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Toadi smashes its fundraising goal in 14 minutes flat to raise $1.3 million for lawn robot

Toadi, an AI-powered yard robot technology with object recognition and security features, has surpassed the goals of its Kickstarter campaign only 14 minutes after the launch.

Being featured on the platform this June 25th, the campaign reached $1,200,000 on the first day and ended up getting featured in the “Projects We Love” section of the Kickstarter platform.

The Toadi self-driving lawn robot works by integrating a camera with artificial intelligence to recognize and avoid objects in front of it, such as trees, animals, and other people.

Unlike many robots, the technology behind Toadi’s autonomous AI-powered features is similar to the kind currently revolutionizing the automotive industry, just like a Tesla.

It’s only required to walk around a designated area for Toadi to recognize its dimensions and start mowing with its titanium coated blades. The robot can also map new areas by itself, and it’s possible to designate no-mowing areas.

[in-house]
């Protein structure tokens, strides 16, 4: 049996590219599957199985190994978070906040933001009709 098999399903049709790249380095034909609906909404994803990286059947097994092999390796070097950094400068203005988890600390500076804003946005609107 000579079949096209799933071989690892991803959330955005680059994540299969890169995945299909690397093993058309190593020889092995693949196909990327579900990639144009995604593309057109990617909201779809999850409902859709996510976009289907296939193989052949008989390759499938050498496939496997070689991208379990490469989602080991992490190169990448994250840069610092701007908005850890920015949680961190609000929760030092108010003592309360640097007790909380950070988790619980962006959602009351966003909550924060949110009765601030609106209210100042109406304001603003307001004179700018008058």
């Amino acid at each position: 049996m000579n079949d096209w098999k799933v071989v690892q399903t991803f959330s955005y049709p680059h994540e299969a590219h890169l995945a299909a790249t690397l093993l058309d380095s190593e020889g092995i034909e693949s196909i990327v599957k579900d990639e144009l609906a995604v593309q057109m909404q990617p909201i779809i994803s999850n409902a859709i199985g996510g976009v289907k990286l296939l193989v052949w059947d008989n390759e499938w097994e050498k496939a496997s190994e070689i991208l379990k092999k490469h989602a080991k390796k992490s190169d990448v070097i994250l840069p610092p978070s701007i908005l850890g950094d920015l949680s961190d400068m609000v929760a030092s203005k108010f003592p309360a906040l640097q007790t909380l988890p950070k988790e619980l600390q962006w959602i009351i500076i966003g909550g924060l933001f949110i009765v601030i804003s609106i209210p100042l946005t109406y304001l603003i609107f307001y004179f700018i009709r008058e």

Since its launch in 2017, the company has already produced over 650 robots that are now mulching the grass of mostly European customers.

The company launched in the US on May 15th and quickly sold over 1,200 reservation tickets, even prior to the Kickstarter campaign.

According to Toadi, the campaign will serve to enhance production in North America: Toadi plans to have its first US production center up and running by October. Deliveries are scheduled to begin in November, pending any delays from the Covid-19 pandemic.

Wesley Lorrez, founder of The Toadi Order, says: “We are excited to introduce Toadi, our perfect outdoor companion, to the US audience.

“It was great to reach the $1,000,000 raised cap in less than three hours within the launch. We see the success of the campaign as yet another signal showing that there’s an overall appetite for leveraging technology for a more sustainable world.

“By using 3D printing to produce almost all the parts of our Toadi, we can turn to more sustainable raw materials – 81 percent of our robot is made out of corn-based plastics.”

The startup claims to be the first in the world to have succeeded in using corn-starch based plastic for an outdoor consumer product.

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